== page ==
The gold price has been on the rise during the pandemic this year. As infections rise, vaccines loom on the horizon and economies gradually recover, what do we expect from the gold price in 2021?
Gold price bulls
The bulls are predicting a resurgence in the price to U.S. $2,300 per troy ounce in 2021.
Goldman Sachs stated last month they had a target of $2,300, as recovery from the the coronavirus-related recession fuels higher inflation next year. Goldman’s economics team sees inflation rising to 3% next year before weakening through year-end. Further fuel could be added from a recovery in demand from India and China.
Punchy, you may think.
The gold price rose strongly in the first half of 2020, in large part due to the fall in both nominal and real yields. An increase in safe-haven investment demand in the wake of the virus-induced economic slump also contributed, Capital Economics wrote recently. The research house explained the the price rise has been strong since the start of 2019, riding an 18-month surge in demand for ETF holdings as a safe-haven investment. That is a process that gathered pace in the face of the pandemic.
Gold price retraces after August peak
However, the gold price has dipped from its August peak. Investors rotated out of safe havens into riskier assets on hopes of a vaccine-induced economic boom next year.
The story here is more conflicting. Yes, vaccines appear to be coming faster than London buses in rush hour.
However, so are infection rates and hospitalizations.
It will be a dark winter, as actual vaccination rates fail to live up to expectations and people continue to die. However, markets generally look forward, not at the present. The expectation remains that, sooner or later, markets will recover as vaccinated immunity spreads through the population.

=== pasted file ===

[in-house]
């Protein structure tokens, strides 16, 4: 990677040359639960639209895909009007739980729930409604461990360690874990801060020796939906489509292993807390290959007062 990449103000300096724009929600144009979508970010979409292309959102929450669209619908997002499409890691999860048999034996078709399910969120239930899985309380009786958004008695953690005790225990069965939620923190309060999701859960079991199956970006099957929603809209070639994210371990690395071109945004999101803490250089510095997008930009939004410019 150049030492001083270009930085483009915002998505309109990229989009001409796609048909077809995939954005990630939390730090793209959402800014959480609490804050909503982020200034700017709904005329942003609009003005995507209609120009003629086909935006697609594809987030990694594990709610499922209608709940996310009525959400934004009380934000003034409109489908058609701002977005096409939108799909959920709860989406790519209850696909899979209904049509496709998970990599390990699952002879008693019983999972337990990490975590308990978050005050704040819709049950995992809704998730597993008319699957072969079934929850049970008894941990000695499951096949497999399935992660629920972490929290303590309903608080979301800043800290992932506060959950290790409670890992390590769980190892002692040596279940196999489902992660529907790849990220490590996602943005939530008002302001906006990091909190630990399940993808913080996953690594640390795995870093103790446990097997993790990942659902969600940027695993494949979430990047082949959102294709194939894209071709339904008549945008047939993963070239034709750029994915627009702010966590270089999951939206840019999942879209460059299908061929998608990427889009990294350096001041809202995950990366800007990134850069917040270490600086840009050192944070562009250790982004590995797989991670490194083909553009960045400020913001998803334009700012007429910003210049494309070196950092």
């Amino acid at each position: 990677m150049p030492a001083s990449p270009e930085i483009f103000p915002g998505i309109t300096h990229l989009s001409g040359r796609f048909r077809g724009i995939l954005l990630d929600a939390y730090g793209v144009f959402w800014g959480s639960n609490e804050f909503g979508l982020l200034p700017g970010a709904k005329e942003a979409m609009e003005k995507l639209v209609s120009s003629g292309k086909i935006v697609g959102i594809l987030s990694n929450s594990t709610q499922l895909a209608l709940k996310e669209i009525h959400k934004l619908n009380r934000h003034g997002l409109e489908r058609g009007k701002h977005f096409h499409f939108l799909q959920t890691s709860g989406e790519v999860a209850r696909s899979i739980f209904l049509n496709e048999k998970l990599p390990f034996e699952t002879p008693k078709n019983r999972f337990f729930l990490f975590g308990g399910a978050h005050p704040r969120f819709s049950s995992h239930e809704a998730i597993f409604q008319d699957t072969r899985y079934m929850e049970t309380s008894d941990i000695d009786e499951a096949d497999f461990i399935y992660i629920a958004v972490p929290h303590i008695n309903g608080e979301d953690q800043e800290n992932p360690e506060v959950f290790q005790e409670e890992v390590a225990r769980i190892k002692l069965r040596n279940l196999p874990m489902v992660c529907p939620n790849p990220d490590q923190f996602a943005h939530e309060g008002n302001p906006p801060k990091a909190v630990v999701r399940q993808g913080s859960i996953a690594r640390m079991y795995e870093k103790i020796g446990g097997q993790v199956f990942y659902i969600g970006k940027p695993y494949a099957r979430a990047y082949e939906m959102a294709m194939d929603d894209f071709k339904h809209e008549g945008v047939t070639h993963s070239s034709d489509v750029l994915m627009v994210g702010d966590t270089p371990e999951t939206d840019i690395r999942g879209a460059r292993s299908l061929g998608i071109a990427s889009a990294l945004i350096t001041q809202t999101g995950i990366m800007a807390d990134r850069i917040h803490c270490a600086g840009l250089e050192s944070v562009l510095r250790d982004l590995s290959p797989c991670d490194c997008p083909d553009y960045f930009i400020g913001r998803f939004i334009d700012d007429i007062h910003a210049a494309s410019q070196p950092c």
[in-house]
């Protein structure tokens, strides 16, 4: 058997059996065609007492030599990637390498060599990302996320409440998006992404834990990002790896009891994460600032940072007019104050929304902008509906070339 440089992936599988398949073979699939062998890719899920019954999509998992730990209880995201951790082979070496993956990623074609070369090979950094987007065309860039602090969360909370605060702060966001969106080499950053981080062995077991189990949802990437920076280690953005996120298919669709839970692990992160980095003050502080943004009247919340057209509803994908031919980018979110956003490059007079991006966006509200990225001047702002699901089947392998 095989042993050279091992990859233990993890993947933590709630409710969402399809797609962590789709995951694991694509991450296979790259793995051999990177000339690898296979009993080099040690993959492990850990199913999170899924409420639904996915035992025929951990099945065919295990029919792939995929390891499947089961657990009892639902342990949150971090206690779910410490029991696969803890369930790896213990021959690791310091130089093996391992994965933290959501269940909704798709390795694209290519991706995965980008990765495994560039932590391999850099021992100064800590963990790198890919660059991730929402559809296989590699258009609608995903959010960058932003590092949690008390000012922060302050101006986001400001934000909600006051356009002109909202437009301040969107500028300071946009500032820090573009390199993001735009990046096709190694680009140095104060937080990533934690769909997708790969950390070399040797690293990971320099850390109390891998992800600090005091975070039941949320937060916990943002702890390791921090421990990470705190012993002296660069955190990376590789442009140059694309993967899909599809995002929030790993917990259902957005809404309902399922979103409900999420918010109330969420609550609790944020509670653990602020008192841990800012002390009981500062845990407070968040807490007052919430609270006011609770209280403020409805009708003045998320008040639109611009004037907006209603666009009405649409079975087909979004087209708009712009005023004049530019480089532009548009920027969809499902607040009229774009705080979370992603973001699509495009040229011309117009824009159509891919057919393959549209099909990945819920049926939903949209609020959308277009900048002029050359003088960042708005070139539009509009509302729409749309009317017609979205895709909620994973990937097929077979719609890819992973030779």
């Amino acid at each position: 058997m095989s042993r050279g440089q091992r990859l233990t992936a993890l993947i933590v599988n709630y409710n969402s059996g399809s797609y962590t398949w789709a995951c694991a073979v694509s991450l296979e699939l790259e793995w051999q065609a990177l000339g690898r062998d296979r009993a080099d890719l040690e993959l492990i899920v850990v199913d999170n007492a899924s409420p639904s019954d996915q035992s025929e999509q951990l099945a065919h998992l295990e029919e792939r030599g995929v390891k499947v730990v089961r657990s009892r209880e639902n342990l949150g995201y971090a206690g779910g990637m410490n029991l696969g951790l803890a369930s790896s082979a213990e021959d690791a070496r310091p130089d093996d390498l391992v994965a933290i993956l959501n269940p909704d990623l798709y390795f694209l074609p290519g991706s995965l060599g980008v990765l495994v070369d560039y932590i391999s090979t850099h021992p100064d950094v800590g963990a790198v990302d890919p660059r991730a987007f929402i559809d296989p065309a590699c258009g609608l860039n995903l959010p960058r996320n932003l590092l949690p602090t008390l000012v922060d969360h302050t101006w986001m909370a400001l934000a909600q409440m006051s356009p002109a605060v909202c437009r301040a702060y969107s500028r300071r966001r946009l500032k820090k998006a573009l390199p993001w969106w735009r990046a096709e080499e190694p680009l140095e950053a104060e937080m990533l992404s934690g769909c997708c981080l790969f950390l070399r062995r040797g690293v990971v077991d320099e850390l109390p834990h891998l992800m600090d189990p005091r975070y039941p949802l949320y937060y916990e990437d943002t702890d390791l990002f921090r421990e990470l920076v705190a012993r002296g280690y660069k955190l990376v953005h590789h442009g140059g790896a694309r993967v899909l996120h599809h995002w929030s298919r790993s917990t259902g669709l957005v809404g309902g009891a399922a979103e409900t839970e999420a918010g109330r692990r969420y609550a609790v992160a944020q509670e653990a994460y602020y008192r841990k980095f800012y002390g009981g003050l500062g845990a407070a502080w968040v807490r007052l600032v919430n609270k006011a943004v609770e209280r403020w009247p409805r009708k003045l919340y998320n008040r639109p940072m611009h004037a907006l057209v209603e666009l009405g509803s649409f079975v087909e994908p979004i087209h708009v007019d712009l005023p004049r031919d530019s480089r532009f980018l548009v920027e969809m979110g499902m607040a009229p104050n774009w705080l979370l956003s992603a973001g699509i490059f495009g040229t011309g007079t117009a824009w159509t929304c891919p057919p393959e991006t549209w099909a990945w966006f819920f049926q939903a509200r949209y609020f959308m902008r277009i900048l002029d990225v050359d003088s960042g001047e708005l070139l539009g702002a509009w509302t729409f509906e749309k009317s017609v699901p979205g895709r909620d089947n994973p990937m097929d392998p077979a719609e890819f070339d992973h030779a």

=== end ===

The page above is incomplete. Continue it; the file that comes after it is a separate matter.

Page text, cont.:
Capital Economics takes a more cautious view of the pace of recovery. The upside to the gold price in 2021 will be limited to around $1,900 in 2021, an average of only about $60 above the current level.
As with 2020, yields will remain a key issue. Capital Economics expects yields will be kept low and inflation will be allowed to rise above target, at least in the U.S.
Two price drivers are cited in their recent report that may undermine even Capital Economics’ cautious view.
The first is contrary to Goldman Sachs’s prediction that a rise in U.S. nominal yields, possibly as a result of a faster-than-anticipated pick-up in U.S. economic activity, could push up inflation. In turn, that that would drive the gold price.
Meanwhile, Capital Economics sees it as a risk. Increasing inflation would undermine the prolonged low-rate environment and dissuade investment in non-interest-bearing assets, like gold.
Make what you will of that. However, the second trend could be a rapid recovery, which could drive more risk appetite. Hence, that lead to a move away from safe-haven assets – a key driver of the gold price this year as the pandemic unfolded.
What’s next for gold?
So, there are conflicting opinions.
Where does that leave our view of the gold price?
Let’s start with the fundamentals.
Physical demand could pick up in 2021. China is forecast for potentially double-digit growth in 2021 with a strong tailwind from this year’s stimulus measures and a robust recovery in consumption.
India, the other major physical gold market, does not look as positive. The country will likely have a slow vaccine rollout and is facing severe banking risks. That could hamper the Indian economy’s recovery in 2021. In turn, a slower recovery could impact consumer appetite for spending, with unemployment up and some sectors still struggling.
We suspect Capital Economics is probably closer to the likely trend in prices next year. Gold is likely to hang onto its 2020 gains. However, a rise to $2,300 seems a stretch a more risk-on environment is unlikely to support.